By Brian C. Pohanka
Now I like Garryowen,
When I hear it at home,
But it's not half so sweet
when you're going to be kilt.
-- From Charles Lever's 'Charles O'Malley, the Irish Dragoon' (Dublin, 1841)
Myles Walter Keogh was born on March 25, 1840, at Orchard House, a stone dwelling that still stands near the village of Leighlinbridge, County Carlow. Myles' father, John Keogh -- the name sometimes appears as Kehoe -- was a Carlowman whose brother, Patrick, had been executed by the English at Carlow town following the Uprising of 1798. The family was staunchly Catholic and, despite the mistaken claims of some authors, John Keogh never served as an officer in the 5th Royal Irish Lancers or any other British army unit. Myles' mother, the former Margarete Blanchfield, hailed from a prosperous landholding clan whose ancestral seat was at Rathgarvan, near Clifden in County Kilkenny.
In the photo above, taken during Keogh's first months of service in the Union Army, he wears the medals from Papal Service, "Pro Petri Sede" and Ordine di San Gregorio."
Myles and his 12 siblings -- four boys and eight girls -- were reared in comfortable if not wealthy circumstances, and had he chosen to live the life of a gentleman farmer he could probably have done so. His maternal aunt Mary Blanchfield ultimately willed Myles the family estate in Kilkenny known as Clifden Castle. But while Myles' favorite brother, Tom, was content to follow a staid course through life, there was something in the makeup of the tall, slender blue-eyed youth that craved adventure. His career would in many respects epitomize the peripatetic wanderings of the "Wild Geese" who sought glory on foreign shores, amidst the clash of arms.
In March 1860, Pope Pius IX called upon the young men of Ireland to help preserve the sovereignty of the Papal States, which were threatened with annexation by the armies of Piedmont-Sardinia. While many Italians, sympathetic to the Piedmont-backed revolutionary forces of Garibaldi, viewed the continued existence of the Papal holdings as an impediment to a united Italy, Catholic volunteers from throughout Europe rallied to the Vatican's support.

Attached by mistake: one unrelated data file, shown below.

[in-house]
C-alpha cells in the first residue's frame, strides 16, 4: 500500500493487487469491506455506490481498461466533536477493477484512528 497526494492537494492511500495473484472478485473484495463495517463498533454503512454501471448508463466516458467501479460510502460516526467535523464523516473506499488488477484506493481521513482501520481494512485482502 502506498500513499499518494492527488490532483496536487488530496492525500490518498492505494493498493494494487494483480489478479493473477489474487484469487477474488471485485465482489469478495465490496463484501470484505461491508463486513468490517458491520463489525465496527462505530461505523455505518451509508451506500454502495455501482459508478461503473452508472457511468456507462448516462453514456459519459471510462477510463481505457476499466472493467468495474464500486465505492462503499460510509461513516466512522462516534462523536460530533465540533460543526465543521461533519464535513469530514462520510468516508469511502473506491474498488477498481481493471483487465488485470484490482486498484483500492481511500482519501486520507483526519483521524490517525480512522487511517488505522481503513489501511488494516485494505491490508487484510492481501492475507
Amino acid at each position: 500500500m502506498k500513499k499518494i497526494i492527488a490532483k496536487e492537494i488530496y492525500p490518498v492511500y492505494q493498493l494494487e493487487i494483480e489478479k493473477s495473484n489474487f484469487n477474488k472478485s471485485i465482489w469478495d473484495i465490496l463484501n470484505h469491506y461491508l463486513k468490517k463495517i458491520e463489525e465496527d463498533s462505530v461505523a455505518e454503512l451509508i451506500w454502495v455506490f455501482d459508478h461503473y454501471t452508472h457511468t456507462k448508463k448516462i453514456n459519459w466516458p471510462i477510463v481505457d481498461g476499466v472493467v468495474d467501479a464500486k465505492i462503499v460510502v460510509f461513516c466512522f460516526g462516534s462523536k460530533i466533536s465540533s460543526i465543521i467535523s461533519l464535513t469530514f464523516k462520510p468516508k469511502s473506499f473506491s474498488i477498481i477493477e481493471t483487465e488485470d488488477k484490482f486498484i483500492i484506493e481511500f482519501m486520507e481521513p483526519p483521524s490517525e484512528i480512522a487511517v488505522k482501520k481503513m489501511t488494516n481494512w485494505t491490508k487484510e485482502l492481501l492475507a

Keogh was among the 1,400 Irishmen who traveled to Italy, and in July was appointed lieutenant in a four-company battalion garrisoned in the Adriatic port city of Ancona.
Below, Irish soldiers of the Papal Guard, the Company of St. Patrick, 1861. Lieutenants Keogh and Daniel J. Keily stand at center. Image courtesy of John Monahan
On September 18, the main body of the 18,000-man Papal Army was defeated in the battle of Castelfidardo, and Ancona was soon besieged by land and sea. The outnumbered Papal defenders put up a spirited defense until the inevitable capitulation on September 29, 1860. Following a brief incarceration in Genoa, Keogh and 45 Irish comrades traveled to Rome, where at the invitation of Pius IX they joined the Papal Guard as the green-uniformed "Company of Saint Patrick."
The dashing young lieutenant now sported two medals for valor, the Pro Petri Sede and Ordine di San Gregorio; but with the fighting over Keogh saw little purpose in remaining at Rome. With Civil War raging in America, Secretary of State William H. Seward began seeking experienced European officers to serve the Union, and called upon a number of prominent clerics to assist in his endeavor. John Hughes, Archbishop of New York, traveled to Italy to recruit veterans of the Papal War, and met with Keogh and his comrades. One highly decorated officer of the Irish Battalion, John J. Coppinger, had already departed for America where he obtained a commission in the U.S. Regular Army, and others soon followed.